Coffee grown by women

Whilst women’s empowerment does figure in the Fairtrade standards, we want to go further and challenge mainstream Fairtrade to show that the bar can be raised and women can have the same access to choices as men.

Smallholders, not estates, produce most of the world’s coffee and some of the best too! Yet despite women doing most of the work on the farm they often have little influence.

Evidence shows that where women control household income the family’s health, nutrition and education improves at a faster rate because less money is spent outside the household.

We see the development of traceable supplies of coffee coming from women farmers as a logical development of Fairtrade. We seek to improve the women’s status and capacity for independent action through these steps. After all, it is always the women who tell the most vivid and personal stories illustrating the change the Fairtrade can make!

Jennipher Wettaka is a producer and this is her story.
I was Born 37 years ago in Bumwambu village in Buginyanya on the slopes of Mt Elgon North of Mbale town. In a family of 8 children; 6 girls and 2 boys. I am the eldest. My parents were coffee farmers and it was the source of income. I grew up working on the coffee farms with my parents and when I got married and moved to another village Masola I continued practicing coffee farming. I’m widowed, a mother of six (6) and have also taken up 3 orphans.
Being a farmer and a mother, I wake up at 5:00a.m to prepare breakfast for the school going children before I leave for my coffee farm at 6:00am. I work on the farm till 9:00a.m and return home to do the other house chores and look for feeds for my animals. In the late afternoons I monitor my other farms or I meet up with my women group members, we discuss issues, get advise from each other and later return home in time to prepare dinner for the family. Dinner is served between 8:00 and 9pm, and then I retire to bed. This is done on a daily basis. On Sunday which is a resting day I go to church.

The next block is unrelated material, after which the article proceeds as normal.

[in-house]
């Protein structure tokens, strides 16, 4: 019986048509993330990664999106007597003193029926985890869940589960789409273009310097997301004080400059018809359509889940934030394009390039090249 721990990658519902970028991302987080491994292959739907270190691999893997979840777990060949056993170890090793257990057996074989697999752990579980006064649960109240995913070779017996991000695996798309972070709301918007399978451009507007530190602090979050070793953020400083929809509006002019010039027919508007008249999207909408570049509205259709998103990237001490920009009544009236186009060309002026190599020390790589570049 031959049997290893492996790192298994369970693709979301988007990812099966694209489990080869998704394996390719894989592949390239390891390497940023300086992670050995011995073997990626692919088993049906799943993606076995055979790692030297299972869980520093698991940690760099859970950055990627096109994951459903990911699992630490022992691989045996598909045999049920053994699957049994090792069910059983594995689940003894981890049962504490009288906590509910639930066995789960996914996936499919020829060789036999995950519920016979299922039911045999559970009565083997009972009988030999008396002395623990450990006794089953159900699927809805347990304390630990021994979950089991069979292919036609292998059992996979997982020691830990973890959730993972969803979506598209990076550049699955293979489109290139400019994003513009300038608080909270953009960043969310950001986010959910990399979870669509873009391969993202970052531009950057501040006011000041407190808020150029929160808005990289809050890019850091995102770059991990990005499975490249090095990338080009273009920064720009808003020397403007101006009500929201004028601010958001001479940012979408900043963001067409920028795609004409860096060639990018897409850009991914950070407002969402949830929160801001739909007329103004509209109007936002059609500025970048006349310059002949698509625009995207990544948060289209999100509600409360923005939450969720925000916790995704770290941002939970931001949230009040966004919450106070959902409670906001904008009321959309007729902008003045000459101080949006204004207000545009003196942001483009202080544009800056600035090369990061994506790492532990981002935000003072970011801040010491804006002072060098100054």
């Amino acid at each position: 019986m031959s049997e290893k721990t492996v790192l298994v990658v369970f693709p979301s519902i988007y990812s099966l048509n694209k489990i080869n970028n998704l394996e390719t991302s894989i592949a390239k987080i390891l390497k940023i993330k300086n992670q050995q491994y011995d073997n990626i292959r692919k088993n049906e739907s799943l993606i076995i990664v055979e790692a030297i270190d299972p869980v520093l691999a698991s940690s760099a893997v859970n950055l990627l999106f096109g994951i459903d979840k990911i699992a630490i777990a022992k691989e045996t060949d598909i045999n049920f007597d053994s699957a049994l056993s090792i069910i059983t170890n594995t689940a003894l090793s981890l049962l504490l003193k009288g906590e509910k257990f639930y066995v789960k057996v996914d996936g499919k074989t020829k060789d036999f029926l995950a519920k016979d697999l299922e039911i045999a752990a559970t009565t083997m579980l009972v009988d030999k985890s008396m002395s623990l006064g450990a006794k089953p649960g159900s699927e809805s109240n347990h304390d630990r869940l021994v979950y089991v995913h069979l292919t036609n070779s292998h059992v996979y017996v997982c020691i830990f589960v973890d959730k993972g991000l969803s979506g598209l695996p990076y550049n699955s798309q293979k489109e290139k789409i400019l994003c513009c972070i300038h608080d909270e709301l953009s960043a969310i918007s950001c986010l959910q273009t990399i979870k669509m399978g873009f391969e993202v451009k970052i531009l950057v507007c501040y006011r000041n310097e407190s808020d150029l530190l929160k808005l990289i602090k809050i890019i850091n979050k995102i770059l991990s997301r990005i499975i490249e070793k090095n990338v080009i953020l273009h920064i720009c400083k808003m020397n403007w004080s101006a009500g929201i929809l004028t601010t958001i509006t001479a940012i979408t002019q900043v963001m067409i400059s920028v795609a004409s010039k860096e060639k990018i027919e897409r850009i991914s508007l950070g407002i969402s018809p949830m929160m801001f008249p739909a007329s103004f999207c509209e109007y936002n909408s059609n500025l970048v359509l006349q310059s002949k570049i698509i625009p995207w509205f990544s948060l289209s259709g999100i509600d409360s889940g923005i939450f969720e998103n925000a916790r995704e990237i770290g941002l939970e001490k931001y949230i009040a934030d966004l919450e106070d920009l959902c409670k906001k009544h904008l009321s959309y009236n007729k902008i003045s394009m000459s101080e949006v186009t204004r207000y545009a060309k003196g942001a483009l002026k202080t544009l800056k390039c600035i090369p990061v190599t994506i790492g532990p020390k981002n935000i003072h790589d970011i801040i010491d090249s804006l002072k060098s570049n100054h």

When I was a little girl I watched my parents struggling to find market for our coffee. And because of this most of the time my father had to walk miles and miles away from home, smuggling coffee to Kenya where he could get a slightly better price. Some people in our village were very frustrated and they decided to cut down their coffee tree to plant other crops. Tending coffee is a very tiring job yet with very low pay. Because of the low prices some farmers did not take very good care during the processing of their coffee, this affected its quality at that time.
During my time in marriage it was the same story; my late husband and I struggled to find market for our coffee. In most cases we sold the coffee to middle men who bought it at a very low price and always mixed it with whatever rubbish they would buy from elsewhere. This greatly affected our Bugisu coffee quality and we could not find a good market and better price. There was no buyer interested in buying poor quality coffee.
Later we heard about Gumutindo coffee co-operative, Gumutindo means quality. We were asked to join and benefit as fair-trade producers, we immediately joined without hesitation and have not looked back. I take pride in myself being a member of a co-operative that revived the spirit of working together on the Mt Elgon. Today, Gumutindo co-operative is made up of 11 growers’ co-operative societies which are spread across MT Elgon.

This year, the dream of having our processing plant is coming true.  During our AGM last year, we collectively agreed to contribute 50% of our FT premium to finance the purchase of the milling factory which is now in the final stages of installation and we feel very proud of this development.

It is early days; Equal Exchange is paying a separate premium of 40c/lb this year, over and above the Fairtrade premium of 10c/lb, to encourage more women to join the initiative. The women decided that our premium be shared equally between all the women who have joined the initiative. Gumutindo now has four women directors on it’s seven-person Board and 50% of the staff are women. Whilst a much smaller percentage of women have formal membership of the co-operative, everyone recognises that there is still a big challenge ahead.

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